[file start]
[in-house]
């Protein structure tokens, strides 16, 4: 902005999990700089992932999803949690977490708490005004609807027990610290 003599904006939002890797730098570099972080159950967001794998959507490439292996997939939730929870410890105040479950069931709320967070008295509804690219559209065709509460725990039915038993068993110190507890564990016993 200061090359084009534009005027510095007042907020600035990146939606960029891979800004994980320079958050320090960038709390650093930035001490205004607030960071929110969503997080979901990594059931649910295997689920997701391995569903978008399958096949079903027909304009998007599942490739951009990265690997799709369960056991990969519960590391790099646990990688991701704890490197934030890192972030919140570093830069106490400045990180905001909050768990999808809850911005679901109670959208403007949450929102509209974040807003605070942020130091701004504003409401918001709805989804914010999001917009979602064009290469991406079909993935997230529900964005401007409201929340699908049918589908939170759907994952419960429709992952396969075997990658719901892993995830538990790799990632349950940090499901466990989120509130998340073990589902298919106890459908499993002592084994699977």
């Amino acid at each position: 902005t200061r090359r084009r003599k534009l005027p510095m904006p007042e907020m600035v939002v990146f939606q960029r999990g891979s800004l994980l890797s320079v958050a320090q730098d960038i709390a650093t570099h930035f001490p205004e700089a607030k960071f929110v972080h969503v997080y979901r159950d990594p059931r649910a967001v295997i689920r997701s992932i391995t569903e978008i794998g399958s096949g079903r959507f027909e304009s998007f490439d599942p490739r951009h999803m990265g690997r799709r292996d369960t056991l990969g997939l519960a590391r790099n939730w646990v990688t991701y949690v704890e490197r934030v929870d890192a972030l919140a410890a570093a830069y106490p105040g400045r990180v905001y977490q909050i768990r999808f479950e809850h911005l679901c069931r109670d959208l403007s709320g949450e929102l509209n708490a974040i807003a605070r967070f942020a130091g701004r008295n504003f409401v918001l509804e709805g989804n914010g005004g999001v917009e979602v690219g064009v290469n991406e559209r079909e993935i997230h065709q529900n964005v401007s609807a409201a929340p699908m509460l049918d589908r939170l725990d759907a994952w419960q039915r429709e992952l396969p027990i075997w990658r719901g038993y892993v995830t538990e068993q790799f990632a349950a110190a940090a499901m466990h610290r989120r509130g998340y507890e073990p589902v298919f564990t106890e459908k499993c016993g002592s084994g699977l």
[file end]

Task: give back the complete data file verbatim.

[in-house]
């Protein structure tokens, strides 16, 4: 902005999990700089992932999803949690977490708490005004609807027990610290 003599904006939002890797730098570099972080159950967001794998959507490439292996997939939730929870410890105040479950069931709320967070008295509804690219559209065709509460725990039915038993068993110190507890564990016993 200061090359084009534009005027510095007042907020600035990146939606960029891979800004994980320079958050320090960038709390650093930035001490205004607030960071929110969503997080979901990594059931649910295997689920997701391995569903978008399958096949079903027909304009998007599942490739951009990265690997799709369960056991990969519960590391790099646990990688991701704890490197934030890192972030919140570093830069106490400045990180905001909050768990999808809850911005679901109670959208403007949450929102509209974040807003605070942020130091701004504003409401918001709805989804914010999001917009979602064009290469991406079909993935997230529900964005401007409201929340699908049918589908939170759907994952419960429709992952396969075997990658719901892993995830538990790799990632349950940090499901466990989120509130998340073990589902298919106890459908499993002592084994699977």
């Amino acid at each position: 902005t200061r090359r084009r003599k534009l005027p510095m904006p007042e907020m600035v939002v990146f939606q960029r999990g891979s800004l994980l890797s320079v958050a320090q730098d960038i709390a650093t570099h930035f001490p205004e700089a607030k960071f929110v972080h969503v997080y979901r159950d990594p059931r649910a967001v295997i689920r997701s992932i391995t569903e978008i794998g399958s096949g079903r959507f027909e304009s998007f490439d599942p490739r951009h999803m990265g690997r799709r292996d369960t056991l990969g997939l519960a590391r790099n939730w646990v990688t991701y949690v704890e490197r934030v929870d890192a972030l919140a410890a570093a830069y106490p105040g400045r990180v905001y977490q909050i768990r999808f479950e809850h911005l679901c069931r109670d959208l403007s709320g949450e929102l509209n708490a974040i807003a605070r967070f942020a130091g701004r008295n504003f409401v918001l509804e709805g989804n914010g005004g999001v917009e979602v690219g064009v290469n991406e559209r079909e993935i997230h065709q529900n964005v401007s609807a409201a929340p699908m509460l049918d589908r939170l725990d759907a994952w419960q039915r429709e992952l396969p027990i075997w990658r719901g038993y892993v995830t538990e068993q790799f990632a349950a110190a940090a499901m466990h610290r989120r509130g998340y507890e073990p589902v298919f564990t106890e459908k499993c016993g002592s084994g699977l």